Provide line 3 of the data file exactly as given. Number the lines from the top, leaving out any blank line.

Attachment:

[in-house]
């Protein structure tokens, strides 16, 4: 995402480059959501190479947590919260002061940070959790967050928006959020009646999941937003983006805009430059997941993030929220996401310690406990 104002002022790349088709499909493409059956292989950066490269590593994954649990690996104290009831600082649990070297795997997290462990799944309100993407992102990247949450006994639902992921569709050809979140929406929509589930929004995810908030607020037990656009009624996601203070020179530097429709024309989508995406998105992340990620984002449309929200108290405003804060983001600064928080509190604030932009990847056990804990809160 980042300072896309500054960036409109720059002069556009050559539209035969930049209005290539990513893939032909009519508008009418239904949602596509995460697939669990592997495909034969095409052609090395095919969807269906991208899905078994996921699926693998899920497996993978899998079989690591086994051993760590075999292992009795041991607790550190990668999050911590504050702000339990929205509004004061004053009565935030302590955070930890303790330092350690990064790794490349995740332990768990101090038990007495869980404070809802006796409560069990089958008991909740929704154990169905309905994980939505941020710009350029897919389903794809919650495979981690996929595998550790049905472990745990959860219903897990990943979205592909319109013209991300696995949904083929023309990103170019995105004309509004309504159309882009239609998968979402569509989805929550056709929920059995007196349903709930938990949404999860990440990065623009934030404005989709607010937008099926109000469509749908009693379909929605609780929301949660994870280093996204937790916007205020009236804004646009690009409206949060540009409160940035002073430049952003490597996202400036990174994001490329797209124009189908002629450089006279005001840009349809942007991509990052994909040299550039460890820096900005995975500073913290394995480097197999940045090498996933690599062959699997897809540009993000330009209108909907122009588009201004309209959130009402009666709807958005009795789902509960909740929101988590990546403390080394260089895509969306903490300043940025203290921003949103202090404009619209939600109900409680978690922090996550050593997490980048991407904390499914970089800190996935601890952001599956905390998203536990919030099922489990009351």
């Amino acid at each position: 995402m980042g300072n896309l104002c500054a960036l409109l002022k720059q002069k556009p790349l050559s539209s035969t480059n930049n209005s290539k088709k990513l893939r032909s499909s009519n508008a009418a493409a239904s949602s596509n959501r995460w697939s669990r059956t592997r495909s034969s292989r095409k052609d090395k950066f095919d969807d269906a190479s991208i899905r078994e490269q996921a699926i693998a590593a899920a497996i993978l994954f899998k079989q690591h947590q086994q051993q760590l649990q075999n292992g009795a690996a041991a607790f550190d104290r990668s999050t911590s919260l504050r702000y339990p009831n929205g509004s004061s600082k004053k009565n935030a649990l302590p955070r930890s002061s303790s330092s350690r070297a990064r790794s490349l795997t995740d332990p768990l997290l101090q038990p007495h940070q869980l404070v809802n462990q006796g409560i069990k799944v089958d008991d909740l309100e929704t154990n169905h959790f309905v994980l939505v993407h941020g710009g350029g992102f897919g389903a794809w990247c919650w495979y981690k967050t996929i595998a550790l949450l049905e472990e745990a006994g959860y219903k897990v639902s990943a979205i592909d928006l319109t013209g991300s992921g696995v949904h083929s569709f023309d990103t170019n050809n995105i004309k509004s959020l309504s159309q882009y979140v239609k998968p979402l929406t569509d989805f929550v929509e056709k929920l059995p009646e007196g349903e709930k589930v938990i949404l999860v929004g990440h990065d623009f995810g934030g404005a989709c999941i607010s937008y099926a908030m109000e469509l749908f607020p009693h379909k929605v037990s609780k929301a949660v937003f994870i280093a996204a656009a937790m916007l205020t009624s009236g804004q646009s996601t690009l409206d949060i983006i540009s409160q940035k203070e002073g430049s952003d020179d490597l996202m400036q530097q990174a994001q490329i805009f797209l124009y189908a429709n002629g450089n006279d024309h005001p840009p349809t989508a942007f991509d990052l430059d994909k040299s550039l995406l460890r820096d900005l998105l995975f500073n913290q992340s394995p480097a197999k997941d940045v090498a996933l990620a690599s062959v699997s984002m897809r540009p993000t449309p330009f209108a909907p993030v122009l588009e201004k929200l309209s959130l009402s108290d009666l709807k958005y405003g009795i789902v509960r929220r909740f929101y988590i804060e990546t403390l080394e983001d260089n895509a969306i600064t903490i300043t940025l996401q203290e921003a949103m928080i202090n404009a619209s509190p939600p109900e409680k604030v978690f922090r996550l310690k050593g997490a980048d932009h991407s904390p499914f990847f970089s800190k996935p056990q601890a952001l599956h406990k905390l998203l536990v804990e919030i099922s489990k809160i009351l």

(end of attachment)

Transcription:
């Amino acid at each position: 995402m980042g300072n896309l104002c500054a960036l409109l002022k720059q002069k556009p790349l050559s539209s035969t480059n930049n209005s290539k088709k990513l893939r032909s499909s009519n508008a009418a493409a239904s949602s596509n959501r995460w697939s669990r059956t592997r495909s034969s292989r095409k052609d090395k950066f095919d969807d269906a190479s991208i899905r078994e490269q996921a699926i693998a590593a899920a497996i993978l994954f899998k079989q690591h947590q086994q051993q760590l649990q075999n292992g009795a690996a041991a607790f550190d104290r990668s999050t911590s919260l504050r702000y339990p009831n929205g509004s004061s600082k004053k009565n935030a649990l302590p955070r930890s002061s303790s330092s350690r070297a990064r790794s490349l795997t995740d332990p768990l997290l101090q038990p007495h940070q869980l404070v809802n462990q006796g409560i069990k799944v089958d008991d909740l309100e929704t154990n169905h959790f309905v994980l939505v993407h941020g710009g350029g992102f897919g389903a794809w990247c919650w495979y981690k967050t996929i595998a550790l949450l049905e472990e745990a006994g959860y219903k897990v639902s990943a979205i592909d928006l319109t013209g991300s992921g696995v949904h083929s569709f023309d990103t170019n050809n995105i004309k509004s959020l309504s159309q882009y979140v239609k998968p979402l929406t569509d989805f929550v929509e056709k929920l059995p009646e007196g349903e709930k589930v938990i949404l999860v929004g990440h990065d623009f995810g934030g404005a989709c999941i607010s937008y099926a908030m109000e469509l749908f607020p009693h379909k929605v037990s609780k929301a949660v937003f994870i280093a996204a656009a937790m916007l205020t009624s009236g804004q646009s996601t690009l409206d949060i983006i540009s409160q940035k203070e002073g430049s952003d020179d490597l996202m400036q530097q990174a994001q490329i805009f797209l124009y189908a429709n002629g450089n006279d024309h005001p840009p349809t989508a942007f991509d990052l430059d994909k040299s550039l995406l460890r820096d900005l998105l995975f500073n913290q992340s394995p480097a197999k997941d940045v090498a996933l990620a690599s062959v699997s984002m897809r540009p993000t449309p330009f209108a909907p993030v122009l588009e201004k929200l309209s959130l009402s108290d009666l709807k958005y405003g009795i789902v509960r929220r909740f929101y988590i804060e990546t403390l080394e983001d260089n895509a969306i600064t903490i300043t940025l996401q203290e921003a949103m928080i202090n404009a619209s509190p939600p109900e409680k604030v978690f922090r996550l310690k050593g997490a980048d932009h991407s904390p499914f990847f970089s800190k996935p056990q601890a952001l599956h406990k905390l998203l536990v804990e919030i099922s489990k809160i009351l």